Interview

PrintPrint EmailEmail ShareShare CiteCite
Style:MLAAPAChicagoClose

loading...

Mitchell's Prospects for Lasting Israeli-Palestinian Accord 'Slim to None'

Interviewee: Aaron David Miller, Public Policy Fellow, Woodrow Wilson International Center for Scholars
Interviewer: Bernard Gwertzman, Consulting Editor, Council on Foreign Relations
January 26, 2009

Share

Aaron David Miller, who for more than ten years was a top U.S. Middle East negotiator, says naming George J. Mitchell as the new special envoy for Arab-Israeli issues shows the Obama administration at this early stage is substituting " process for substance." He says the administration  has "no intention of making major changes in America's approach to the Arab-Israeli issue, because right now, the prospects of any sort of conflict-ending agreement between Israelis and Palenstinians are slim to none."

In one of her first acts as the new secretary of state, Hillary Clinton named a special envoy for Arab-Israeli affairs, George J. Mitchell, who was the chief peacemaker on Northern Ireland and briefly worked on the Middle East at the end of  President Bill Clinton's and the start of President George W. Bush's terms. In the latter role, his commission on bringing an end to the so-called Second Intifada produced eventually the so-called Road Map, which has never really gone anywhere. What can he accomplish off the bat?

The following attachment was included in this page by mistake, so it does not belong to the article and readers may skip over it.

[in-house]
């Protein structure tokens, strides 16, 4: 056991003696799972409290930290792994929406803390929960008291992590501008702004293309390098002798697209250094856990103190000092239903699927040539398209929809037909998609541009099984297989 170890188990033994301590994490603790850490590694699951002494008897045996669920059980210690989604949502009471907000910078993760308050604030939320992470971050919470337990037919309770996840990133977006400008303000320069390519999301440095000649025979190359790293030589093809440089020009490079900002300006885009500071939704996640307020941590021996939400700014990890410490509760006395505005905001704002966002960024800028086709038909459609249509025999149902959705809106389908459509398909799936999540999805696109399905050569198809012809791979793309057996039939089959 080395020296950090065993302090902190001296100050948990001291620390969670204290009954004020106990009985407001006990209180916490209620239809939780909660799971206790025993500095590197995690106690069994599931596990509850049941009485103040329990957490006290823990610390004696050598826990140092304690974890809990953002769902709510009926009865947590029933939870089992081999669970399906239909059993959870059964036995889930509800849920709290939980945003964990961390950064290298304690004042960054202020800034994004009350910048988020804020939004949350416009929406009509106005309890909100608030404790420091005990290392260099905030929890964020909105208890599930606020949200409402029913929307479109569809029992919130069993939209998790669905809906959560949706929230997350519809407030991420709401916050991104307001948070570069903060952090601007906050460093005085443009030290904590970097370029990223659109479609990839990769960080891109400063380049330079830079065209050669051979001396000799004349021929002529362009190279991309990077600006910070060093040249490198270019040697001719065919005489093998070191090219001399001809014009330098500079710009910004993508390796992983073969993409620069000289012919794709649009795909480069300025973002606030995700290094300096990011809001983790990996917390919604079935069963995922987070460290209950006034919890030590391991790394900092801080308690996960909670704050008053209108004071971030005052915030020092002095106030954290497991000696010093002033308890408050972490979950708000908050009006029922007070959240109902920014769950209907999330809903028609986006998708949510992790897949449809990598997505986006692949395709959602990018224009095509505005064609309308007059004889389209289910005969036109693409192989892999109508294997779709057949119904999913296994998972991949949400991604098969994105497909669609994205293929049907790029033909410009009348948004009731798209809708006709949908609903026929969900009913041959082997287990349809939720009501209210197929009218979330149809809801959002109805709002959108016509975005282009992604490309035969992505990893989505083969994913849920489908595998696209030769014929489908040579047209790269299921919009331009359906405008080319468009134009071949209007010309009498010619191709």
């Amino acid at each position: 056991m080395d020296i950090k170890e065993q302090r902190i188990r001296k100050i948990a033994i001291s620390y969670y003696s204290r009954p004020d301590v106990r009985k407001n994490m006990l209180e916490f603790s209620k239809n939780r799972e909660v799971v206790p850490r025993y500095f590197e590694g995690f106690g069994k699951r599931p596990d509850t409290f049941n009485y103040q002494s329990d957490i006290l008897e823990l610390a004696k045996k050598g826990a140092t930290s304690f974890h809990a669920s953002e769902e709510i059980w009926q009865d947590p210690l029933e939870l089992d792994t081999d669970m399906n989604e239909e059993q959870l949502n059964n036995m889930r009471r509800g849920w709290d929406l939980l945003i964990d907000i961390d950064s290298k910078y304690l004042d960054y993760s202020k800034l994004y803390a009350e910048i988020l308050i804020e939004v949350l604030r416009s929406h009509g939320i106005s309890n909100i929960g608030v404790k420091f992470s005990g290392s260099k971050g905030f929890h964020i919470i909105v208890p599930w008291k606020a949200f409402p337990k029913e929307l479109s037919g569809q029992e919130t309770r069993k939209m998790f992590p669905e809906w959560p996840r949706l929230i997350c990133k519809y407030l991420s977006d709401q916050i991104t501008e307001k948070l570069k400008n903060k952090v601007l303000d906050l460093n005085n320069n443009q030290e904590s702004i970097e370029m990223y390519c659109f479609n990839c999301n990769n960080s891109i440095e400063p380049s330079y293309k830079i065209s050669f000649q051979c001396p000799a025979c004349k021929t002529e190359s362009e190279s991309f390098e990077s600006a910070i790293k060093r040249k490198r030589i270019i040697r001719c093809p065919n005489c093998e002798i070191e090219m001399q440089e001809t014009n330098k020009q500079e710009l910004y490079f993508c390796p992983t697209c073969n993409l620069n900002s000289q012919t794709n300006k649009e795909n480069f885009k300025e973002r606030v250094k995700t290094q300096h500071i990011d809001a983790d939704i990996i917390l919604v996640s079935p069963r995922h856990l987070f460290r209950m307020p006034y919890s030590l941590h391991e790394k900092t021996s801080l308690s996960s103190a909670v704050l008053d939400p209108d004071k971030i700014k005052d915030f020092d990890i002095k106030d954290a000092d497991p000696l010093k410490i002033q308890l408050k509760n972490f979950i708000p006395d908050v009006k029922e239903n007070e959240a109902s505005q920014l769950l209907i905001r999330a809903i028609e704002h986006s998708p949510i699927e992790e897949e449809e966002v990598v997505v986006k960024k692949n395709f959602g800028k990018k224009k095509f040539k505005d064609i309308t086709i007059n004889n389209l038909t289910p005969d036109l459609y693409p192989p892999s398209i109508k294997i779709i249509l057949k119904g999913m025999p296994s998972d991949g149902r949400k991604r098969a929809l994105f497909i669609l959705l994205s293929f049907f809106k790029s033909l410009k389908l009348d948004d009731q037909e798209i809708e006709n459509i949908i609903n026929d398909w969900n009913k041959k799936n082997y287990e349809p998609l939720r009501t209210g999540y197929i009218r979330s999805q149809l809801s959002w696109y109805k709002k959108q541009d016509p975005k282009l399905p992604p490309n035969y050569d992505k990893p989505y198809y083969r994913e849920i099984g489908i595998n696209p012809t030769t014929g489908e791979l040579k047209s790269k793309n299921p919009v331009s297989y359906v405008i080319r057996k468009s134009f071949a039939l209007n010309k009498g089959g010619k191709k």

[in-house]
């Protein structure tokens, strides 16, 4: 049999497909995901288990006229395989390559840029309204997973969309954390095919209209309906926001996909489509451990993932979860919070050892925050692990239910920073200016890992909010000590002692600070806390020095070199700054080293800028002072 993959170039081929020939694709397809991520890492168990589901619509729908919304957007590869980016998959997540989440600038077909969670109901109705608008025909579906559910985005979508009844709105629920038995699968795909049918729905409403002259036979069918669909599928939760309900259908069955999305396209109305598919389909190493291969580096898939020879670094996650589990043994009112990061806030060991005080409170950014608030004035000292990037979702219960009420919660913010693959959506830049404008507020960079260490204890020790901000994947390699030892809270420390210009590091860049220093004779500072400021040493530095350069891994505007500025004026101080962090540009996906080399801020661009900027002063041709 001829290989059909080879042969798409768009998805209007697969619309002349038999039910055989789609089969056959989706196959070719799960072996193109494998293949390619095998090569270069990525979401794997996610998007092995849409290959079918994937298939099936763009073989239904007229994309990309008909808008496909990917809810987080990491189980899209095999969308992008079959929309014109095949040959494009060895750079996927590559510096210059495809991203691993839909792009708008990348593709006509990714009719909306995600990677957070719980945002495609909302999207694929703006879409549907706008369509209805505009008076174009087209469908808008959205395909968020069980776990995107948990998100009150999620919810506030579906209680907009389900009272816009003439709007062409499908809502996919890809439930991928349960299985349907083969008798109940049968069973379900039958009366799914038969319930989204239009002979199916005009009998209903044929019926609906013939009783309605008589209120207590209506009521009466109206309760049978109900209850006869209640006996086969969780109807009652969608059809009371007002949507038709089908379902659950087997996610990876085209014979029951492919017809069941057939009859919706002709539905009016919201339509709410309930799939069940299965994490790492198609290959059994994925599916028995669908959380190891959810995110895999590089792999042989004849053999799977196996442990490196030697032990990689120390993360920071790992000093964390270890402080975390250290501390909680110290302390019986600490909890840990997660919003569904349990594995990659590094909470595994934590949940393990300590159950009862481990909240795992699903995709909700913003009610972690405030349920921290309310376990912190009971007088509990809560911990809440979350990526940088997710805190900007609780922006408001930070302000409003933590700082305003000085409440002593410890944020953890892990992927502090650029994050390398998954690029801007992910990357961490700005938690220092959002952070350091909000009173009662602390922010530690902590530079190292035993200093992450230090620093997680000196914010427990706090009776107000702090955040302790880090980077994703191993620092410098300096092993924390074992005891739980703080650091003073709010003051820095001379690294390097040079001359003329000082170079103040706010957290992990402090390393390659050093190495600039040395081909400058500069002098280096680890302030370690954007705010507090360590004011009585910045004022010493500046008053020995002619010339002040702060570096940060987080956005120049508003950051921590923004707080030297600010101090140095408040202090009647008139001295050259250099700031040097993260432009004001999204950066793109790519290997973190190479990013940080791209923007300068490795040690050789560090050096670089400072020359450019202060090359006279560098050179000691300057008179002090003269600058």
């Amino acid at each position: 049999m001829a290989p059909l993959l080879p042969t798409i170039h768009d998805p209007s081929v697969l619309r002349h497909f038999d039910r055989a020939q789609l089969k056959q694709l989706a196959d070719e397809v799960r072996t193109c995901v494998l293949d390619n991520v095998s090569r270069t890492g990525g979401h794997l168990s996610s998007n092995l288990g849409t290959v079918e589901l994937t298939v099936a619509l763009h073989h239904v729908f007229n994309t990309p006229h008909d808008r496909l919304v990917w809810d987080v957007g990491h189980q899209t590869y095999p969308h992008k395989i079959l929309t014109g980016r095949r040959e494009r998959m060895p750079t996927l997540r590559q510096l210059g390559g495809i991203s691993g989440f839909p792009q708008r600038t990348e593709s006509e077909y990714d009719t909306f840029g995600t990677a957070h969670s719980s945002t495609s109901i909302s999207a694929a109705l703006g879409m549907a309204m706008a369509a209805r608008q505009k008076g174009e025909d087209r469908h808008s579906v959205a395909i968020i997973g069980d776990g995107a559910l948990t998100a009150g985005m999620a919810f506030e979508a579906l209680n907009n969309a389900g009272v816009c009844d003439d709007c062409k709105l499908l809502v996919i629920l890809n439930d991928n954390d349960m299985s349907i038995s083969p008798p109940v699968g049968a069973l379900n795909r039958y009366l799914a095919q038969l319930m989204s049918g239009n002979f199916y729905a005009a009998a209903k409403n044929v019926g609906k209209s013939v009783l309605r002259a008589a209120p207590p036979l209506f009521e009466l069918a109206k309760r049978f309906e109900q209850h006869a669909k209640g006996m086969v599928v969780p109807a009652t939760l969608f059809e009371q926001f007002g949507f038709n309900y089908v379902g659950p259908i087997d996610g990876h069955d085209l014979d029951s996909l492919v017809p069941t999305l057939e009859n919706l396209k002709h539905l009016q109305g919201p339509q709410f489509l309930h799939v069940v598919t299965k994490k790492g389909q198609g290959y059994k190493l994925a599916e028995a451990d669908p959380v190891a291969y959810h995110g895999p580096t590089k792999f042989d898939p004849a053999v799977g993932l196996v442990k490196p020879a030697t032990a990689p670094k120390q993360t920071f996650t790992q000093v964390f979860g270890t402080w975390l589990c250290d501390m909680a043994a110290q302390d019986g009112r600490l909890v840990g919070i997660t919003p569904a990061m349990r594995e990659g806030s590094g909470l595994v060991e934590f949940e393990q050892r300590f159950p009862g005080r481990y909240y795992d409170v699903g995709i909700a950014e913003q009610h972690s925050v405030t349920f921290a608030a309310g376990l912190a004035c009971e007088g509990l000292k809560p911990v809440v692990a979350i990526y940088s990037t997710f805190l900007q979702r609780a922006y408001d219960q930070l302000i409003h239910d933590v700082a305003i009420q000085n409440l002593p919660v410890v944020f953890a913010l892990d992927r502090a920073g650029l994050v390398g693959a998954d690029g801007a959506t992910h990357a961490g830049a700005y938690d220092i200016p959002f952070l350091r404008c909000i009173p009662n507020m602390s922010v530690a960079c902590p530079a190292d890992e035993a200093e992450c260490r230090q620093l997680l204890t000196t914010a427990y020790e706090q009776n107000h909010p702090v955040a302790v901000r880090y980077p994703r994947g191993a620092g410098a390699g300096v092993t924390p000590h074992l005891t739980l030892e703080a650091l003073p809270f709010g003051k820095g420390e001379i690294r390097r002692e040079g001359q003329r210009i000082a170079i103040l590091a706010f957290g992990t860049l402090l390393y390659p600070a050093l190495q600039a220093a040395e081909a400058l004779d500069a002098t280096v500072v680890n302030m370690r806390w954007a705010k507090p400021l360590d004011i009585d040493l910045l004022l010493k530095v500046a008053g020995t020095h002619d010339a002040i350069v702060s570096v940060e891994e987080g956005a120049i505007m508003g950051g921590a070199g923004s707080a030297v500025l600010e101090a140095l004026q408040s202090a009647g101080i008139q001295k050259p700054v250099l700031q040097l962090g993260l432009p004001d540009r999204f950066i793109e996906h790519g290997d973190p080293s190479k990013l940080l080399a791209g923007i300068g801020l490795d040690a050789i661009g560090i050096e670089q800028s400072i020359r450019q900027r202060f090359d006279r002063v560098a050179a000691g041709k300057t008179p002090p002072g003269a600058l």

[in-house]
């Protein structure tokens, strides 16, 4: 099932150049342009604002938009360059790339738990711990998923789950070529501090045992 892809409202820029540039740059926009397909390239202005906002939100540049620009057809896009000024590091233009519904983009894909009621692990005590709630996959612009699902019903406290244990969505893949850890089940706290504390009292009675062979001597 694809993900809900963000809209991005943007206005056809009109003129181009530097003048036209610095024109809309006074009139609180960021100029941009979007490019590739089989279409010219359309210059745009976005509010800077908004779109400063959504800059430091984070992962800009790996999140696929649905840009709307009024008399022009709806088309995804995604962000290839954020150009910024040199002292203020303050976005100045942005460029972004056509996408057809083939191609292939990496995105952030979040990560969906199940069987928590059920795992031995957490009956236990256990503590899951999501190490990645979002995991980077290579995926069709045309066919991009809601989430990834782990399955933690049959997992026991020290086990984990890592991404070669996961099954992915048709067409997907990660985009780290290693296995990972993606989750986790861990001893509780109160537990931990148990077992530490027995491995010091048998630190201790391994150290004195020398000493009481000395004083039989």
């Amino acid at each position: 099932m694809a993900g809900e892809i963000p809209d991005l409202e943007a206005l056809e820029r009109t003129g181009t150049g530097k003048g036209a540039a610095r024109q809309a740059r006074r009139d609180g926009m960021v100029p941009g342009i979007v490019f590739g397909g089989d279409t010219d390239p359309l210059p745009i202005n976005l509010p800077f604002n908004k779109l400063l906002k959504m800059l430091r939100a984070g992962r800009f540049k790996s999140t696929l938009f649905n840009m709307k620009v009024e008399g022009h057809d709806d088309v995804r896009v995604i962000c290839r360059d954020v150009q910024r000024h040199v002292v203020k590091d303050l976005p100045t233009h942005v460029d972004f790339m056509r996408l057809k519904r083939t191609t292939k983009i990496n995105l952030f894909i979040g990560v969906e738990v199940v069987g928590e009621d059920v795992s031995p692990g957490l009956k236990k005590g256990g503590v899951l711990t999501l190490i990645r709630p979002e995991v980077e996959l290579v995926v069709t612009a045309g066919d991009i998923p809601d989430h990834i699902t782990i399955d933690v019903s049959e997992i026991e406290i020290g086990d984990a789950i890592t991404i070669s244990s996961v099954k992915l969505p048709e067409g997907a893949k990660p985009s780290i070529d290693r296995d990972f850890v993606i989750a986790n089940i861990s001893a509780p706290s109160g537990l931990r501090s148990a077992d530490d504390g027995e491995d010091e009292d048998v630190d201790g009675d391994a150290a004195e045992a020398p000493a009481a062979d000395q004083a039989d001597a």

[Palestinian Authority leader Mahmoud] Abbas has two relationships that Hamas does not have: a close relationship with Israel and a close relationship with the United States. And yet, he could use neither of these relationships during this period of critical importance to his people.

I think what's possible is to create what I call "station identification"--let the world know that President Barack Obama and Secretary of State Hillary Clinton are serious about achieving Arab-Israeli peace, and they are going to devote a good part of the administration's attention on foreign policy dealing with this issue. Number two, it's clear to me that they've substituted at this stage process for substance. They have no intention of making major changes in America's approach to the Arab-Israeli issue, because right now, the prospects of any sort of conflict-ending agreement between Israelis and Palenstinians are slim to none.